How do you relax during a pandemic?
Over the last two weeks, I’ve forgotten more than once that we’re in the middle of a global pandemic. There are little moments of life that still feel untouched, even as we find ourselves out of work, stuck at home, and trying to adjust to the constant stream of updates and grim news from all around the world.
In light of this, on Tuesday, I did what I normally do when I need a little head space. I went out into the woods to try to put all of this out of my head for a little while. As I skied into McKenzie Pass, though, I found myself feeling something more than that normal wilderness solitude.
Just before I left the house, I had picked up the phone to ask a friend if they wanted to join me on-trail. By the time the call went to voicemail, I found myself stunned that I’d already forgotten that we’re strongly encouraged not to congregate under the present conditions. And yes, skiing with a friend who I hadn’t seen in a week did, indeed, count as congregating.
By the time I got to the trailhead, it was 10:30 in the morning. With half the town furloughed, I figured that I’d have at least a little competition for the fresh snow that had fallen the day before. But there was no one else in the parking lot; not even tire tracks from early-risers.
Along the way, as I hit a particularly wet patch of snow that caused me to stumble, it occurred to me how irresponsible it would be to wind up hurt on the trail now. It was less that I was out there alone with spotty cell phone service; that is always a present risk in solo adventuring. But now, as the Tri-Lakes healthcare system braces for the tidal wave rolling slowly northward, it would be pretty foolish to get admitted to the emergency room because I had chosen to go play in the woods.
At the top of a quick, sweaty climb up into McKenzie pass, I ran into another set of solitary ski tracks that had come up from the Whiteface Lodge side. This crystalized a thought that had been developing over the last two miles of skiing. Here, in the middle of a global health crisis, people were still getting out to play. But more to the point, on a beautiful, snowy day in early spring when hundreds of people throughout the region didn’t have work to go to, I had a four mile stretch of trail just outside of town all to myself for three hours. Why was this? Was I engaging in some positive physical recreation while maintaining responsible social distance or was my presence out there an act of selfish denial?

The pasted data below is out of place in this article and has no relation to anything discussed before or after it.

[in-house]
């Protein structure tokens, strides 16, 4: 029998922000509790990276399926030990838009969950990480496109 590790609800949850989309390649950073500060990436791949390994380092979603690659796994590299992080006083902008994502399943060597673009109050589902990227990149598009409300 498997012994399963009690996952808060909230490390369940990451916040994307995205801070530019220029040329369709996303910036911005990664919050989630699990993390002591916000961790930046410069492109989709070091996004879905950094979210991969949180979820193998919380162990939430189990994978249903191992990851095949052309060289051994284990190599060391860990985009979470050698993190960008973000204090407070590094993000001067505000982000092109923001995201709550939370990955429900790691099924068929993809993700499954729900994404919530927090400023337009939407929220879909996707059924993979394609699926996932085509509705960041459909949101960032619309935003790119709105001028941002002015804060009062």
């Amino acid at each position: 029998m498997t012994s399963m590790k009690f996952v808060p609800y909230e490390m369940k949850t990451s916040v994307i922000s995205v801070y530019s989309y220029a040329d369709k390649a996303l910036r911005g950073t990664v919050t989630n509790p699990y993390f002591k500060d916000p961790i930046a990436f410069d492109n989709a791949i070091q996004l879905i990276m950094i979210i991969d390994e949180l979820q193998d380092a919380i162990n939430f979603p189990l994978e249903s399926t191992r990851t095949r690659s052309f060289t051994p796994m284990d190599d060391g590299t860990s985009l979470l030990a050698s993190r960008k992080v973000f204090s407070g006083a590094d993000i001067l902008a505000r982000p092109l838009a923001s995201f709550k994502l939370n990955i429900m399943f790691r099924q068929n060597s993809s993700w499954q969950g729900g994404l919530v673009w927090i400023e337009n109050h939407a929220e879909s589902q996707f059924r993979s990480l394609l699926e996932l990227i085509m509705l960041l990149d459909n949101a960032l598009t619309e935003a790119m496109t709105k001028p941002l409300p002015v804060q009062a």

As of March 12, the World Health Organization issued guidelines aimed at helping preserve people’s mental health in the face of a global viral outbreak which only continues to grow worse. As this crisis comes to be measured in months rather than weeks, healthy outlets are going to become more and more important. I think that the vastness of our wild lands allows us to responsibly alleviate the tedium of our newly self-imposed quarantine. It provides us with an opportunity to sweat out our fears and frustrations for a bit as we think about the new normal; what we’ll do for work, how our families and loved ones will fare, what tolls this virus will take on the country. The solace and perspective offered by wild solitude are sorely needed now.
On the way back out, a few sets of turkey tracks flanked my ski track. They must have been just a little ways ahead of me. There is, at least, a little bit of normalcy waiting for us in the woods still. The birds and the trees are going about their daily business as they have for millennia and there is a great deal of comfort to be taken from that. That second set of ski tracks added a human element to that feeling of normalcy. As we do our best to contend with evolving guidelines designed to protect our communities as this pandemic rages, we can still go, responsibly, into the woods for a bit of space to clear our heads. As long as we keep that word “responsible” in mind as we do so, I’ve come to think that it’s not too selfish after all.